Rates are obviously important to sabermetrics, particularly when discussing player skill. That’s why we don’t just look at a player’s raw numbers like total hits, walks, or home runs. That’s why batting average, and later, on-base percentage and slugging became popular. If we want to break things down more precisely to examine specific skills, we can look at things like walks, strikeouts and home runs per plate appearance. That works pretty well, and depending on how careful you want to be, at a certain point practicality outweighs precision. But what if you are really trying to look at a player’s skills carefully, is the good ol’ plate appearance really always the right denominator?
The answer to the rhetorical question is “no,” as you might suspect. In a way (loosely) analogous to different stats becoming reliable at different sample sizes, different skills need different denominators. Fortunately for a statistically-limited person such as myself, the process of deriving those denominators is much simpler than figuring out sample stability! Of course, I’m not smart enough to come up with this stuff myself. This sort of analysis was (as far as I know) originally applied to baseball by the legendary Voros McCracken and extended by Tom Tango and others. I originally read about it a few years on the dearly-departed Statistically Speaking blog in posts by Brian Cartwright (the brains behind the OLIVER projections) and Russell Carleton (a.k.a. Pizza Cutter).
For the sake of this post, we’ll work from the perspective of the hitter (although it could go either way). Although not all would agree, I will leave out sacrifice hits (SH), and of course, reached on errors since they introduce their own difficulties of context and/or scoring. We we also leave out intentional walks because those are also determined by situation and the decision of the pitching team. The method we use to go through and figure out the “right denominators” is called the binomial method. At the name implies, that means that we break down the plate appearance (given the exceptions noted above regarded sacrifices and intentional walks, for the sake of this post, a plate appearance will mean AB + uBB [unintentional walks] + HBP) such that at each “step,” two possibilities are available.
[Side note on rates and ratios: on FanGraphs and most other stats sites, most stats are expressed as “rates,” and these are the easiest to understand in many ways. However, analysts like Tango prefer that these sorts of things be expressed as ratios. Our own Matt Swartz, on the other hand, says that the rates versus ratio issue ultimately is one of aesthetic preference.
It was my understanding that there would be no math. Rather than get sidetracked in this debate, I will simply put both expressions down below.]
[Author’s note, August 22, 2011: Originally, I excluded sacrifices flies (SF) from this analysis, but it bothered me, so I’ve put them back in where relevant.]
At the beginning of a plate appearance (AB + uBB + HBP+SF), before we get to either a play ending on contact, a walk, or a strikeout, the batter might get hit. What is this rate or ratio?
Rate: HBP/(AB+uBB+HBP+SF), Ratio: HBP/(AB+uBB+SF)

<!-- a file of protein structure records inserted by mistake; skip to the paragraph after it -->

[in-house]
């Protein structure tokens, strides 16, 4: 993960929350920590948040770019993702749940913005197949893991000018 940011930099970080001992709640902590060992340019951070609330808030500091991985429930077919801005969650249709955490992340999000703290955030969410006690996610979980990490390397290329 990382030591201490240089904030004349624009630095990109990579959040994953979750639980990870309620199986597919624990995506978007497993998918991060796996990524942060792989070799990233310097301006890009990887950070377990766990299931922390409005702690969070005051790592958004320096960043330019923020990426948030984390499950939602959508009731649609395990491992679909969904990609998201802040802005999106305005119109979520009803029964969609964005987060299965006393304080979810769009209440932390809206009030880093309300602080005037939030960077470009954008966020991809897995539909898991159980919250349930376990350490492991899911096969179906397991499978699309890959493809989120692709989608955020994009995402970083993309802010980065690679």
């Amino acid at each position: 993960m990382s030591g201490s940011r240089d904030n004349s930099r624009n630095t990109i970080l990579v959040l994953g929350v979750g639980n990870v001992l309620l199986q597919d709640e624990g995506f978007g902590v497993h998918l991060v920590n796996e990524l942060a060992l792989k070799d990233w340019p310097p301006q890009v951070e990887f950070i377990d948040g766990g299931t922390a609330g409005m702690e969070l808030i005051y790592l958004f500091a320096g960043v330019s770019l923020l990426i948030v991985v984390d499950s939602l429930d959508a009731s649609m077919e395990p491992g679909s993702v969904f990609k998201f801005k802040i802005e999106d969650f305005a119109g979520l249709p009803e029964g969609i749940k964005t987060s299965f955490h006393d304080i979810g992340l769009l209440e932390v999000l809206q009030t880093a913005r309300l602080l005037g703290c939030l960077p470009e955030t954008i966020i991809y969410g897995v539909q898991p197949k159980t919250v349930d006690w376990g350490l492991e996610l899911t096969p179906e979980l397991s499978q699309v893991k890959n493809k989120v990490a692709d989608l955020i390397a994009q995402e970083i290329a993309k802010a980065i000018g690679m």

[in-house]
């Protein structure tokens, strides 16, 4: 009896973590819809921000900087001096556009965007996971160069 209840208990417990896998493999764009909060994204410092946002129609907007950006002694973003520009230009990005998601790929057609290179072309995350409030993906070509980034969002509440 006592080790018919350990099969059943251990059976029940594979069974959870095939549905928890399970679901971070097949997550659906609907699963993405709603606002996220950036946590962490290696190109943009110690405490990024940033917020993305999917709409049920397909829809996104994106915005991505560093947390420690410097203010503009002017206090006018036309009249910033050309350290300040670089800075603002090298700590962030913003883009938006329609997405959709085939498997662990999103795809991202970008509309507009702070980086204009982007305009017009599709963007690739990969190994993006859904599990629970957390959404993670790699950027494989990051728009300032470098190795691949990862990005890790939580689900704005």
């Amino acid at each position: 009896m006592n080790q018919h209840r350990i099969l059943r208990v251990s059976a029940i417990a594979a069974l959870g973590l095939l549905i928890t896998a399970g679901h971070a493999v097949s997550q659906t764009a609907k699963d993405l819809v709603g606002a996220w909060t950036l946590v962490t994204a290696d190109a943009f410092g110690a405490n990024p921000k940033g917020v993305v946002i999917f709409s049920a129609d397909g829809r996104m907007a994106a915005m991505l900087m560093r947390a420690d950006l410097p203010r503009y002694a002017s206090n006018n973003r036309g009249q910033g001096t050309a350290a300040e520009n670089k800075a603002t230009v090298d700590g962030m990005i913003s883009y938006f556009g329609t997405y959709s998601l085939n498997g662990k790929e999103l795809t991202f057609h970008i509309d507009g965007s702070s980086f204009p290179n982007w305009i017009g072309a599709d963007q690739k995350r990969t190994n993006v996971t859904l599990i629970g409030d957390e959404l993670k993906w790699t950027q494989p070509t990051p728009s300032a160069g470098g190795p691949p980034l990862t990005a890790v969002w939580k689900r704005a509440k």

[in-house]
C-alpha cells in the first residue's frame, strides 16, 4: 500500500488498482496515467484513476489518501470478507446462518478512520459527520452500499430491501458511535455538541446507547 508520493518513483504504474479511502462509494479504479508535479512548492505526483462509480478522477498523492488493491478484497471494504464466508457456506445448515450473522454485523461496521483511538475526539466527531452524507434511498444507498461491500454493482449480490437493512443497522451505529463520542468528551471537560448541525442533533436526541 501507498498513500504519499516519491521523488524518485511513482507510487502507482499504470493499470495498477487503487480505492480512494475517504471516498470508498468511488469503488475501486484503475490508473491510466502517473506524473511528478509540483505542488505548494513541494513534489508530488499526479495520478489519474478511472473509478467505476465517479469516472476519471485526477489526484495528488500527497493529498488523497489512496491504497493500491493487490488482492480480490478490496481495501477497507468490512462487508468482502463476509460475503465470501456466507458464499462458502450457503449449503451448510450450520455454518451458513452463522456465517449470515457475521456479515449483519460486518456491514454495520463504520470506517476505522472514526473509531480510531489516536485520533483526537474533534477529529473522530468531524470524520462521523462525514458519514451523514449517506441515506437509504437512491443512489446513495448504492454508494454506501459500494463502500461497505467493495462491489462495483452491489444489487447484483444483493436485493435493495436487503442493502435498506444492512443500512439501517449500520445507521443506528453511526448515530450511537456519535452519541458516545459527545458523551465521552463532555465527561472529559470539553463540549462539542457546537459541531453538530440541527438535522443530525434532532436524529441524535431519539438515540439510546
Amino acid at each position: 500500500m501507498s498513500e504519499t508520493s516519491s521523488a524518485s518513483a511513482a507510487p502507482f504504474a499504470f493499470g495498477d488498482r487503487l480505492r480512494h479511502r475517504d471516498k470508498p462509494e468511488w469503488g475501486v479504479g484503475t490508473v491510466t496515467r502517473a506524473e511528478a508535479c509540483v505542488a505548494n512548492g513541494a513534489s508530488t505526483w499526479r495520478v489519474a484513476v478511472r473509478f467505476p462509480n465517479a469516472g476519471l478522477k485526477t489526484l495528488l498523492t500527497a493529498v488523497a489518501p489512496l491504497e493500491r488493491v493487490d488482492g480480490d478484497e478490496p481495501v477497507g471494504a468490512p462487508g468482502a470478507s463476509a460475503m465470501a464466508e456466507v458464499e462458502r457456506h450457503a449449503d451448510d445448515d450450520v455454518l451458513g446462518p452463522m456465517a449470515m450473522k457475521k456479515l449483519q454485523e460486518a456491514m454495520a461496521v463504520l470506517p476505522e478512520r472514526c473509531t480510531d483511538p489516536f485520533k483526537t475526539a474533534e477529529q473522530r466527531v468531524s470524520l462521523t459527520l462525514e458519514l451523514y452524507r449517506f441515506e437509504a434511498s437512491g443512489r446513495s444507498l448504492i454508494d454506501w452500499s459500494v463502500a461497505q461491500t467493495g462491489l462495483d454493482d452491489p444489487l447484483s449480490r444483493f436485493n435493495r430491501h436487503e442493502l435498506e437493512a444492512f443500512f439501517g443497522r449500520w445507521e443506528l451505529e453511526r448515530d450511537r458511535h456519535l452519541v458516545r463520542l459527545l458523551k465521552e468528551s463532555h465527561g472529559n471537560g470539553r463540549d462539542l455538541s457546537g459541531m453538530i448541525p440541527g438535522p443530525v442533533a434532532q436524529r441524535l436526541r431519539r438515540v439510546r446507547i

The next step is a bit trickier. It is obvious that we should separate “contact events” before “non-contact events,” but should walks or strikeouts come next? We could express this as a multinomial, but that would violate the relative simplicity we are going for here. Most versions of this I’ve seen put walks “before” strikeouts, and I agree. If you’re looking for specific grounds for this ordering, perhaps the fact that some strikeouts end with contact (foul tips) would be the reason.
Rate: uBB/(AB+uBB+SF), Ratio: uBB/(AB+SF)
Rate: K/(AB+SF), Ratio: K/(AB-K+SF)
What if the hitter ends the plate appearance on contact (other than foul tips, which aren’t separated out in the official statistics)? Does it stay in the park or not? We need to separate out home runs. What is the appropriate rate or ratio for home runs?
Rate: HR/(AB-K+SF), Ratio: HR/(AB-K-HR+SF)
[Note that the official statistics as given on the player pages don’t separate out inside-the-park homers; given that information, one would want to include those as balls in play.]
So if a ball is in play, how often is it a hit or an out? This is just good-ol’ BABIP.
Rate: (H-HR)/(AB-K-HR+SF), Ratio: (H-HR)/(AB-K-HR-H+SF)
Now we get to types of hits in play (excluding inside-the-park homers given the information we are working with). Once a player gets to first base, he can turn it into an extra base hit or not.
Rate: (2B+3B)/(H-HR), Ratio: (2B+3B)/(H-2B-3B-HR)
Of the hits where the player can reach second, does he go to third?
Rate: 3B/(2B+3B), Ratio: 3B/2B
There, in simplified form, you have it. Each “step” of the plate appearance is broken down in binomial form to determine what the “right” denominator for the skill really is. I would guess this is how most of the more sophisticated projection systems analyze these events. This doesn’t mean the player pages should be revised to conform with this sort of thing. As I alluded to at the beginning of this post, there is a trade -off between precision and practicality. Indeed, Marcel projections stand up pretty well to the big boys by PA as the universal denominator and regressing every skill the same amount. But, if you want to be more precise…
My thanks to Matt Swartz and Tom Tango for discussions on this topic, although neither should be held responsible for my errors.
Matt Klaassen reads and writes obituaries in the Greater Toronto Area. If you can't get enough of him, follow him on Twitter.